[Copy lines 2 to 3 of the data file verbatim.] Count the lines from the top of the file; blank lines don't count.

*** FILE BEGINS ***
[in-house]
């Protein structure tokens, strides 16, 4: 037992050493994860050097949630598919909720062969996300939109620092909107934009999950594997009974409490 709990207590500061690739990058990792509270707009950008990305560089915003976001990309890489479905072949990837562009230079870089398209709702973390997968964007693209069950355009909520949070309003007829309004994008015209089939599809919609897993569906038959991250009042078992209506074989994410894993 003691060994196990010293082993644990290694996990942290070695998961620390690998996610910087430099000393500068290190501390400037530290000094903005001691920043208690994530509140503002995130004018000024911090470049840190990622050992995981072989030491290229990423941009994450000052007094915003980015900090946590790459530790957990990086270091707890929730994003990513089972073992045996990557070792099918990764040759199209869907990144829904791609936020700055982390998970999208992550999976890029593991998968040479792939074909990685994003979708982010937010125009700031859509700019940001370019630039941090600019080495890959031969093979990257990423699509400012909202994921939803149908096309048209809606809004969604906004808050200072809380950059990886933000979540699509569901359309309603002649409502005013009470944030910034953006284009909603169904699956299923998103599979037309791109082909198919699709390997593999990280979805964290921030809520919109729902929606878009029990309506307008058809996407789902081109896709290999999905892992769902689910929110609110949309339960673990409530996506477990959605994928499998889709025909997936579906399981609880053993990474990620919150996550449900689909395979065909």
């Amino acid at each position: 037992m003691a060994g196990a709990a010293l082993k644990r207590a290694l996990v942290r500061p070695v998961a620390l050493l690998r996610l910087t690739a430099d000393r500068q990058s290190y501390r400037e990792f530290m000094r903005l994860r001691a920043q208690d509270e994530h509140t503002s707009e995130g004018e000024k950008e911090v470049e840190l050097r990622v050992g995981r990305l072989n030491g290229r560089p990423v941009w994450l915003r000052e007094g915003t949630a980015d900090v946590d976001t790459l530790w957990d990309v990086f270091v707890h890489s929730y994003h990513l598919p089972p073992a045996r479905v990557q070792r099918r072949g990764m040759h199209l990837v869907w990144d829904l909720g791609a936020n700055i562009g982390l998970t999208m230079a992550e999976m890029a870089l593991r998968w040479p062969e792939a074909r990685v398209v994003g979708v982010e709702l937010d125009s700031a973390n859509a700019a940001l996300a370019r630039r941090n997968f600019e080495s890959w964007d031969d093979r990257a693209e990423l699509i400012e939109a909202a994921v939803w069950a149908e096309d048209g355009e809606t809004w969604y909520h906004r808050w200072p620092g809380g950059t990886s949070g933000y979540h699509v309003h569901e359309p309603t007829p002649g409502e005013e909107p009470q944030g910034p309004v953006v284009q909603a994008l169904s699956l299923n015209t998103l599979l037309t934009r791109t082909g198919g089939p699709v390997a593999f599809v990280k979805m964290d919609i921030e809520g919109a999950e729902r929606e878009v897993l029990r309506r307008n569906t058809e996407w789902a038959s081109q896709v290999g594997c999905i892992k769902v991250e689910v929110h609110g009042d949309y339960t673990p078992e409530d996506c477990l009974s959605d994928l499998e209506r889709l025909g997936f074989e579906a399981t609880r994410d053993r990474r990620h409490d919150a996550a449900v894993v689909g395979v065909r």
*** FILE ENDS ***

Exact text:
């Protein structure tokens, strides 16, 4: 037992050493994860050097949630598919909720062969996300939109620092909107934009999950594997009974409490 709990207590500061690739990058990792509270707009950008990305560089915003976001990309890489479905072949990837562009230079870089398209709702973390997968964007693209069950355009909520949070309003007829309004994008015209089939599809919609897993569906038959991250009042078992209506074989994410894993 003691060994196990010293082993644990290694996990942290070695998961620390690998996610910087430099000393500068290190501390400037530290000094903005001691920043208690994530509140503002995130004018000024911090470049840190990622050992995981072989030491290229990423941009994450000052007094915003980015900090946590790459530790957990990086270091707890929730994003990513089972073992045996990557070792099918990764040759199209869907990144829904791609936020700055982390998970999208992550999976890029593991998968040479792939074909990685994003979708982010937010125009700031859509700019940001370019630039941090600019080495890959031969093979990257990423699509400012909202994921939803149908096309048209809606809004969604906004808050200072809380950059990886933000979540699509569901359309309603002649409502005013009470944030910034953006284009909603169904699956299923998103599979037309791109082909198919699709390997593999990280979805964290921030809520919109729902929606878009029990309506307008058809996407789902081109896709290999999905892992769902689910929110609110949309339960673990409530996506477990959605994928499998889709025909997936579906399981609880053993990474990620919150996550449900689909395979065909």
């Amino acid at each position: 037992m003691a060994g196990a709990a010293l082993k644990r207590a290694l996990v942290r500061p070695v998961a620390l050493l690998r996610l910087t690739a430099d000393r500068q990058s290190y501390r400037e990792f530290m000094r903005l994860r001691a920043q208690d509270e994530h509140t503002s707009e995130g004018e000024k950008e911090v470049e840190l050097r990622v050992g995981r990305l072989n030491g290229r560089p990423v941009w994450l915003r000052e007094g915003t949630a980015d900090v946590d976001t790459l530790w957990d990309v990086f270091v707890h890489s929730y994003h990513l598919p089972p073992a045996r479905v990557q070792r099918r072949g990764m040759h199209l990837v869907w990144d829904l909720g791609a936020n700055i562009g982390l998970t999208m230079a992550e999976m890029a870089l593991r998968w040479p062969e792939a074909r990685v398209v994003g979708v982010e709702l937010d125009s700031a973390n859509a700019a940001l996300a370019r630039r941090n997968f600019e080495s890959w964007d031969d093979r990257a693209e990423l699509i400012e939109a909202a994921v939803w069950a149908e096309d048209g355009e809606t809004w969604y909520h906004r808050w200072p620092g809380g950059t990886s949070g933000y979540h699509v309003h569901e359309p309603t007829p002649g409502e005013e909107p009470q944030g910034p309004v953006v284009q909603a994008l169904s699956l299923n015209t998103l599979l037309t934009r791109t082909g198919g089939p699709v390997a593999f599809v990280k979805m964290d919609i921030e809520g919109a999950e729902r929606e878009v897993l029990r309506r307008n569906t058809e996407w789902a038959s081109q896709v290999g594997c999905i892992k769902v991250e689910v929110h609110g009042d949309y339960t673990p078992e409530d996506c477990l009974s959605d994928l499998e209506r889709l025909g997936f074989e579906a399981t609880r994410d053993r990474r990620h409490d919150a996550a449900v894993v689909g395979v065909r």